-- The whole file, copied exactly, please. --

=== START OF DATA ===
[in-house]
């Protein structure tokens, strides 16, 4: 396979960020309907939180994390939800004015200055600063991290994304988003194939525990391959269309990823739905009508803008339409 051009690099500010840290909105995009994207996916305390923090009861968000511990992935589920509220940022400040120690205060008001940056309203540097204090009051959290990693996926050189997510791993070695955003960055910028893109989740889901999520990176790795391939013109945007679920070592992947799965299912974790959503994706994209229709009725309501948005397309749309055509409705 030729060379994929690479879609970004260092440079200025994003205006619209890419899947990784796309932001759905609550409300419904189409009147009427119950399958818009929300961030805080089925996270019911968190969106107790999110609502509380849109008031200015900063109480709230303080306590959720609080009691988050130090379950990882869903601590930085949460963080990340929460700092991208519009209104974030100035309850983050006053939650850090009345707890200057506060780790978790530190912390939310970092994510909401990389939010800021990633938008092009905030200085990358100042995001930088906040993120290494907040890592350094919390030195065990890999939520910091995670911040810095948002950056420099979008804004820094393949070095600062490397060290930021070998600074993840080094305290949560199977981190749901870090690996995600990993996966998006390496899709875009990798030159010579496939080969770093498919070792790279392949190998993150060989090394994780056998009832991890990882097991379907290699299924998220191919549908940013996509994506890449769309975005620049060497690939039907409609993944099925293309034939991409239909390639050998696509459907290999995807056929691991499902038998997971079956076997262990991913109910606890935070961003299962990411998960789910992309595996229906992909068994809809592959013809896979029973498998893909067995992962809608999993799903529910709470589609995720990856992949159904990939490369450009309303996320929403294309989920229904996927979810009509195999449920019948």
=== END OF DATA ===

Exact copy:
[in-house]
């Protein structure tokens, strides 16, 4: 396979960020309907939180994390939800004015200055600063991290994304988003194939525990391959269309990823739905009508803008339409 051009690099500010840290909105995009994207996916305390923090009861968000511990992935589920509220940022400040120690205060008001940056309203540097204090009051959290990693996926050189997510791993070695955003960055910028893109989740889901999520990176790795391939013109945007679920070592992947799965299912974790959503994706994209229709009725309501948005397309749309055509409705 030729060379994929690479879609970004260092440079200025994003205006619209890419899947990784796309932001759905609550409300419904189409009147009427119950399958818009929300961030805080089925996270019911968190969106107790999110609502509380849109008031200015900063109480709230303080306590959720609080009691988050130090379950990882869903601590930085949460963080990340929460700092991208519009209104974030100035309850983050006053939650850090009345707890200057506060780790978790530190912390939310970092994510909401990389939010800021990633938008092009905030200085990358100042995001930088906040993120290494907040890592350094919390030195065990890999939520910091995670911040810095948002950056420099979008804004820094393949070095600062490397060290930021070998600074993840080094305290949560199977981190749901870090690996995600990993996966998006390496899709875009990798030159010579496939080969770093498919070792790279392949190998993150060989090394994780056998009832991890990882097991379907290699299924998220191919549908940013996509994506890449769309975005620049060497690939039907409609993944099925293309034939991409239909390639050998696509459907290999995807056929691991499902038998997971079956076997262990991913109910606890935070961003299962990411998960789910992309595996229906992909068994809809592959013809896979029973498998893909067995992962809608999993799903529910709470589609995720990856992949159904990939490369450009309303996320929403294309989920229904996927979810009509195999449920019948």